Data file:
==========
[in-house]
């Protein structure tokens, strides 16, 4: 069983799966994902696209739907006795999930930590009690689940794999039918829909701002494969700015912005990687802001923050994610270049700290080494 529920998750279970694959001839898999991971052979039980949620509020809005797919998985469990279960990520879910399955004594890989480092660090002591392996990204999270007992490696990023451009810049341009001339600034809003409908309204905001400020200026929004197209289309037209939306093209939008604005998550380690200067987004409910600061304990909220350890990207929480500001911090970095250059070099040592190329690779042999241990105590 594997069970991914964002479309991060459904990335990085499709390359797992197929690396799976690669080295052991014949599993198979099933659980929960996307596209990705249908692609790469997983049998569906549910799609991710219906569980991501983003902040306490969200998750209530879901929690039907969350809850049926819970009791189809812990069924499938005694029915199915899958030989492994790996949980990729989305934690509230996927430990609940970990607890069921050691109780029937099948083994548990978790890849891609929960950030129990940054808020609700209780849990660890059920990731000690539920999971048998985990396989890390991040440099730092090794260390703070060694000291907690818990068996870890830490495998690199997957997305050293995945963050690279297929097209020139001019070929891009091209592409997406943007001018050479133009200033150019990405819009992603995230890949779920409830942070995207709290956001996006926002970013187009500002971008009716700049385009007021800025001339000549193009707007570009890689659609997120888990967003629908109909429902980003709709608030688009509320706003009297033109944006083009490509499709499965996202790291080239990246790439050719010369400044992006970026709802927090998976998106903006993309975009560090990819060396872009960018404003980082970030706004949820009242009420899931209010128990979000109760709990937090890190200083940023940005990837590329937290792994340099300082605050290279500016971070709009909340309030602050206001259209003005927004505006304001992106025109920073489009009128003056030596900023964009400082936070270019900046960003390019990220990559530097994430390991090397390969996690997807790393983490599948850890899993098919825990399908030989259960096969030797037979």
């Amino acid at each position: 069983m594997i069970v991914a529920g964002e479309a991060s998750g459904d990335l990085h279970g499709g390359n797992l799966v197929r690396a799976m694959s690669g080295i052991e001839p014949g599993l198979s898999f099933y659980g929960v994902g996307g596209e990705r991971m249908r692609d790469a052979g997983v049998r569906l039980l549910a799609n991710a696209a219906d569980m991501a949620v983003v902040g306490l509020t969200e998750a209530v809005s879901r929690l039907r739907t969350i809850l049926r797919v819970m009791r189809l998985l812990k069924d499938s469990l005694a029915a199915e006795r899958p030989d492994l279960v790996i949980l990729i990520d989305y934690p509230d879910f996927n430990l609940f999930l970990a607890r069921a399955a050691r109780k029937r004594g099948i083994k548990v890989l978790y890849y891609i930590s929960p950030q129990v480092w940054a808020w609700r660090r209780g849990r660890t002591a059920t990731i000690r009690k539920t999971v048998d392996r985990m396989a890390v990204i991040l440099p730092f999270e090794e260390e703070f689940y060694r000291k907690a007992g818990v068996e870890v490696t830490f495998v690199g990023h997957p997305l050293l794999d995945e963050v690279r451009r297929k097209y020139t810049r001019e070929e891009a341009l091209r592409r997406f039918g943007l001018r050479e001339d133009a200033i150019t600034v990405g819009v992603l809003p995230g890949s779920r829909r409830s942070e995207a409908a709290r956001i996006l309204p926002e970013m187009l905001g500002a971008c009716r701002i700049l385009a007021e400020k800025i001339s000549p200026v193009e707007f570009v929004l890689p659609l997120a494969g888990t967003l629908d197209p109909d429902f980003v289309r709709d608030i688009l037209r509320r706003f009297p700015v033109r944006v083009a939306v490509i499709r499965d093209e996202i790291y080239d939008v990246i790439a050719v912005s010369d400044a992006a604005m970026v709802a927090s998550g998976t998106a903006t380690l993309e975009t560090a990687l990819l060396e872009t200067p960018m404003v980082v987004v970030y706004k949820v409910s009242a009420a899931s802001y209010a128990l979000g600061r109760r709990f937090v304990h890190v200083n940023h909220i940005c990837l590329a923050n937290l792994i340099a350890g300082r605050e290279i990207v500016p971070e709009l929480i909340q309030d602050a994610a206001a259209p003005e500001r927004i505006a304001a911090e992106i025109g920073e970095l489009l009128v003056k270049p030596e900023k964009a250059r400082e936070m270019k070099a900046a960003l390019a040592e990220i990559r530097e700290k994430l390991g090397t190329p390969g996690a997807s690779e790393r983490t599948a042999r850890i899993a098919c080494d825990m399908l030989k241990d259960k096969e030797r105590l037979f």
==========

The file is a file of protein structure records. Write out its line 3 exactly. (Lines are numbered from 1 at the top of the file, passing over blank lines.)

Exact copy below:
């Amino acid at each position: 069983m594997i069970v991914a529920g964002e479309a991060s998750g459904d990335l990085h279970g499709g390359n797992l799966v197929r690396a799976m694959s690669g080295i052991e001839p014949g599993l198979s898999f099933y659980g929960v994902g996307g596209e990705r991971m249908r692609d790469a052979g997983v049998r569906l039980l549910a799609n991710a696209a219906d569980m991501a949620v983003v902040g306490l509020t969200e998750a209530v809005s879901r929690l039907r739907t969350i809850l049926r797919v819970m009791r189809l998985l812990k069924d499938s469990l005694a029915a199915e006795r899958p030989d492994l279960v790996i949980l990729i990520d989305y934690p509230d879910f996927n430990l609940f999930l970990a607890r069921a399955a050691r109780k029937r004594g099948i083994k548990v890989l978790y890849y891609i930590s929960p950030q129990v480092w940054a808020w609700r660090r209780g849990r660890t002591a059920t990731i000690r009690k539920t999971v048998d392996r985990m396989a890390v990204i991040l440099p730092f999270e090794e260390e703070f689940y060694r000291k907690a007992g818990v068996e870890v490696t830490f495998v690199g990023h997957p997305l050293l794999d995945e963050v690279r451009r297929k097209y020139t810049r001019e070929e891009a341009l091209r592409r997406f039918g943007l001018r050479e001339d133009a200033i150019t600034v990405g819009v992603l809003p995230g890949s779920r829909r409830s942070e995207a409908a709290r956001i996006l309204p926002e970013m187009l905001g500002a971008c009716r701002i700049l385009a007021e400020k800025i001339s000549p200026v193009e707007f570009v929004l890689p659609l997120a494969g888990t967003l629908d197209p109909d429902f980003v289309r709709d608030i688009l037209r509320r706003f009297p700015v033109r944006v083009a939306v490509i499709r499965d093209e996202i790291y080239d939008v990246i790439a050719v912005s010369d400044a992006a604005m970026v709802a927090s998550g998976t998106a903006t380690l993309e975009t560090a990687l990819l060396e872009t200067p960018m404003v980082v987004v970030y706004k949820v409910s009242a009420a899931s802001y209010a128990l979000g600061r109760r709990f937090v304990h890190v200083n940023h909220i940005c990837l590329a923050n937290l792994i340099a350890g300082r605050e290279i990207v500016p971070e709009l929480i909340q309030d602050a994610a206001a259209p003005e500001r927004i505006a304001a911090e992106i025109g920073e970095l489009l009128v003056k270049p030596e900023k964009a250059r400082e936070m270019k070099a900046a960003l390019a040592e990220i990559r530097e700290k994430l390991g090397t190329p390969g996690a997807s690779e790393r983490t599948a042999r850890i899993a098919c080494d825990m399908l030989k241990d259960k096969e030797r105590l037979f």